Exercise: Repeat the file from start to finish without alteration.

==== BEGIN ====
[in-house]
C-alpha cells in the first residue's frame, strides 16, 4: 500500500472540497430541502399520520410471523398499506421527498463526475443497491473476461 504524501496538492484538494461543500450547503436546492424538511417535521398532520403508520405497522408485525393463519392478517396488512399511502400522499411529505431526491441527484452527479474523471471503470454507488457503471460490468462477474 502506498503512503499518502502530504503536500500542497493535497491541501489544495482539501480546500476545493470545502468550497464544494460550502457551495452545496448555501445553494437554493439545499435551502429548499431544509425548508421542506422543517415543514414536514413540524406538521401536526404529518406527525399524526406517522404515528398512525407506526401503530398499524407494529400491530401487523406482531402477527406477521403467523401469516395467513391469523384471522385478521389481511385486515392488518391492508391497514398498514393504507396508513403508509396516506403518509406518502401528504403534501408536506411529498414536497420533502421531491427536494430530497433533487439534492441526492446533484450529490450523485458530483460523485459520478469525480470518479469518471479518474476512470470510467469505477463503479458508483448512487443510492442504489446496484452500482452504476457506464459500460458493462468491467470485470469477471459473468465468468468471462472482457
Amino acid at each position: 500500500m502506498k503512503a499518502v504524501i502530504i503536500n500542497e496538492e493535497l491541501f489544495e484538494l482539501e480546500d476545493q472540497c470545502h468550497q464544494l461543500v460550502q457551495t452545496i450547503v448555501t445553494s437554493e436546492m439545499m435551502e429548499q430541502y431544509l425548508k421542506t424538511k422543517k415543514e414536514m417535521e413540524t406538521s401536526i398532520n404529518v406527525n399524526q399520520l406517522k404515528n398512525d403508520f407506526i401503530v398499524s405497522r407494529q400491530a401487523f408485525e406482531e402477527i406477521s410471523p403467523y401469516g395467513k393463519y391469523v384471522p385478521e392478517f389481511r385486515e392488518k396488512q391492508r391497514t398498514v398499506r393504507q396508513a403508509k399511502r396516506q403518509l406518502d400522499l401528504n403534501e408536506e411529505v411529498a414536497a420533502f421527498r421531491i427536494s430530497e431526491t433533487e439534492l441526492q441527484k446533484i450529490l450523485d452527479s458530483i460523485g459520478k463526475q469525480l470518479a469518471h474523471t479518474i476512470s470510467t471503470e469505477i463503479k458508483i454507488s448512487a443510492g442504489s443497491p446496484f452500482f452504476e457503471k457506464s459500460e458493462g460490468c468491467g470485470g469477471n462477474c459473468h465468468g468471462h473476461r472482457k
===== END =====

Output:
[in-house]
C-alpha cells in the first residue's frame, strides 16, 4: 500500500472540497430541502399520520410471523398499506421527498463526475443497491473476461 504524501496538492484538494461543500450547503436546492424538511417535521398532520403508520405497522408485525393463519392478517396488512399511502400522499411529505431526491441527484452527479474523471471503470454507488457503471460490468462477474 502506498503512503499518502502530504503536500500542497493535497491541501489544495482539501480546500476545493470545502468550497464544494460550502457551495452545496448555501445553494437554493439545499435551502429548499431544509425548508421542506422543517415543514414536514413540524406538521401536526404529518406527525399524526406517522404515528398512525407506526401503530398499524407494529400491530401487523406482531402477527406477521403467523401469516395467513391469523384471522385478521389481511385486515392488518391492508391497514398498514393504507396508513403508509396516506403518509406518502401528504403534501408536506411529498414536497420533502421531491427536494430530497433533487439534492441526492446533484450529490450523485458530483460523485459520478469525480470518479469518471479518474476512470470510467469505477463503479458508483448512487443510492442504489446496484452500482452504476457506464459500460458493462468491467470485470469477471459473468465468468468471462472482457
Amino acid at each position: 500500500m502506498k503512503a499518502v504524501i502530504i503536500n500542497e496538492e493535497l491541501f489544495e484538494l482539501e480546500d476545493q472540497c470545502h468550497q464544494l461543500v460550502q457551495t452545496i450547503v448555501t445553494s437554493e436546492m439545499m435551502e429548499q430541502y431544509l425548508k421542506t424538511k422543517k415543514e414536514m417535521e413540524t406538521s401536526i398532520n404529518v406527525n399524526q399520520l406517522k404515528n398512525d403508520f407506526i401503530v398499524s405497522r407494529q400491530a401487523f408485525e406482531e402477527i406477521s410471523p403467523y401469516g395467513k393463519y391469523v384471522p385478521e392478517f389481511r385486515e392488518k396488512q391492508r391497514t398498514v398499506r393504507q396508513a403508509k399511502r396516506q403518509l406518502d400522499l401528504n403534501e408536506e411529505v411529498a414536497a420533502f421527498r421531491i427536494s430530497e431526491t433533487e439534492l441526492q441527484k446533484i450529490l450523485d452527479s458530483i460523485g459520478k463526475q469525480l470518479a469518471h474523471t479518474i476512470s470510467t471503470e469505477i463503479k458508483i454507488s448512487a443510492g442504489s443497491p446496484f452500482f452504476e457503471k457506464s459500460e458493462g460490468c468491467g470485470g469477471n462477474c459473468h465468468g468471462h473476461r472482457k